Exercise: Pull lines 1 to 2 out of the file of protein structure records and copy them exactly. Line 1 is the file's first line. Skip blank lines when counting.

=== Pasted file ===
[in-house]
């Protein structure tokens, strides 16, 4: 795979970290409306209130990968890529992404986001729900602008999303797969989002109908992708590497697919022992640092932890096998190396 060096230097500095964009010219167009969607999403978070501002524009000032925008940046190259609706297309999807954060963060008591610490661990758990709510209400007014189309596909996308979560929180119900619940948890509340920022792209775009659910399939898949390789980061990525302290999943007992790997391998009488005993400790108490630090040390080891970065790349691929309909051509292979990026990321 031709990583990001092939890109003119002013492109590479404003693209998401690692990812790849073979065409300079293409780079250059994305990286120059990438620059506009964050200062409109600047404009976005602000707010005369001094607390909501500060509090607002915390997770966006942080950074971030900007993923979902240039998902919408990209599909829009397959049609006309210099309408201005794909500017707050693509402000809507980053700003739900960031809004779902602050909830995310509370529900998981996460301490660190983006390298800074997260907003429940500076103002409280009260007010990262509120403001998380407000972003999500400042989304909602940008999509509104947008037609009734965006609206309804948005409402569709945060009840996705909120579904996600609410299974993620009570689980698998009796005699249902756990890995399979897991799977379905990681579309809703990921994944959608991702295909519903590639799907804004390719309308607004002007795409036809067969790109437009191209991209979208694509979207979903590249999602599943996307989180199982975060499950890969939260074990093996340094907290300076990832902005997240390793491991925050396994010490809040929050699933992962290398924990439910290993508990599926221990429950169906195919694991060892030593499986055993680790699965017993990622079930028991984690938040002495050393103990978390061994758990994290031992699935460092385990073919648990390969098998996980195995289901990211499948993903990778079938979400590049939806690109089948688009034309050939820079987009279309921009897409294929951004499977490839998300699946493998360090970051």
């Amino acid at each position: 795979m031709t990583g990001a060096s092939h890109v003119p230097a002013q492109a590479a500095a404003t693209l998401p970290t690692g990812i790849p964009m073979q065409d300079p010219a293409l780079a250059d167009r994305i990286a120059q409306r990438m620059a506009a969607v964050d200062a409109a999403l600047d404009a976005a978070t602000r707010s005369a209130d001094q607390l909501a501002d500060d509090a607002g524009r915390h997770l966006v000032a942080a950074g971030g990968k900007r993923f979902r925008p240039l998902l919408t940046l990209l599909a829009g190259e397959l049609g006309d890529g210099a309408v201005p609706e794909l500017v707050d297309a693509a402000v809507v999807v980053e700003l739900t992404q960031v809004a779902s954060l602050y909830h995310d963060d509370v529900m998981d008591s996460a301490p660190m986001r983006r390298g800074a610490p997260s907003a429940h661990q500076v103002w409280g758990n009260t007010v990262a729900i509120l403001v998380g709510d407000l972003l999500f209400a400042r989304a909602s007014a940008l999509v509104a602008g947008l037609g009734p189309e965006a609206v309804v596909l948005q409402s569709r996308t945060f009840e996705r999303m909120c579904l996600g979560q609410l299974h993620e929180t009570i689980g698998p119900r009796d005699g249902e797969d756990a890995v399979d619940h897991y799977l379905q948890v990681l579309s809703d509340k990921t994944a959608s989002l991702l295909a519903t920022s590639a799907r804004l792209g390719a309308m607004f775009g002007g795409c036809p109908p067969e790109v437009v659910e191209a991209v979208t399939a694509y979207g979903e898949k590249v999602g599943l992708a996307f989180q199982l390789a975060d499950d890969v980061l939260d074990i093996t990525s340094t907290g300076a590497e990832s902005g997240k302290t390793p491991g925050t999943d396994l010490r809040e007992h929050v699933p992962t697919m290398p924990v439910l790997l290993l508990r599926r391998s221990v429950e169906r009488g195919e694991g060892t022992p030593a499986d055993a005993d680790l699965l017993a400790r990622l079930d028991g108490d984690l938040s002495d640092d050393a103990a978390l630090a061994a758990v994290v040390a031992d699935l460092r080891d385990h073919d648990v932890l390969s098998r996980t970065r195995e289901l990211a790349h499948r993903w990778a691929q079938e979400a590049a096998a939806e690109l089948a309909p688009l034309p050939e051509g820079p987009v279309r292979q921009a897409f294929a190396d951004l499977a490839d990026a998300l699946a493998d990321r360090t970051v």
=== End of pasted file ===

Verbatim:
[in-house]
């Protein structure tokens, strides 16, 4: 795979970290409306209130990968890529992404986001729900602008999303797969989002109908992708590497697919022992640092932890096998190396 060096230097500095964009010219167009969607999403978070501002524009000032925008940046190259609706297309999807954060963060008591610490661990758990709510209400007014189309596909996308979560929180119900619940948890509340920022792209775009659910399939898949390789980061990525302290999943007992790997391998009488005993400790108490630090040390080891970065790349691929309909051509292979990026990321 031709990583990001092939890109003119002013492109590479404003693209998401690692990812790849073979065409300079293409780079250059994305990286120059990438620059506009964050200062409109600047404009976005602000707010005369001094607390909501500060509090607002915390997770966006942080950074971030900007993923979902240039998902919408990209599909829009397959049609006309210099309408201005794909500017707050693509402000809507980053700003739900960031809004779902602050909830995310509370529900998981996460301490660190983006390298800074997260907003429940500076103002409280009260007010990262509120403001998380407000972003999500400042989304909602940008999509509104947008037609009734965006609206309804948005409402569709945060009840996705909120579904996600609410299974993620009570689980698998009796005699249902756990890995399979897991799977379905990681579309809703990921994944959608991702295909519903590639799907804004390719309308607004002007795409036809067969790109437009191209991209979208694509979207979903590249999602599943996307989180199982975060499950890969939260074990093996340094907290300076990832902005997240390793491991925050396994010490809040929050699933992962290398924990439910290993508990599926221990429950169906195919694991060892030593499986055993680790699965017993990622079930028991984690938040002495050393103990978390061994758990994290031992699935460092385990073919648990390969098998996980195995289901990211499948993903990778079938979400590049939806690109089948688009034309050939820079987009279309921009897409294929951004499977490839998300699946493998360090970051």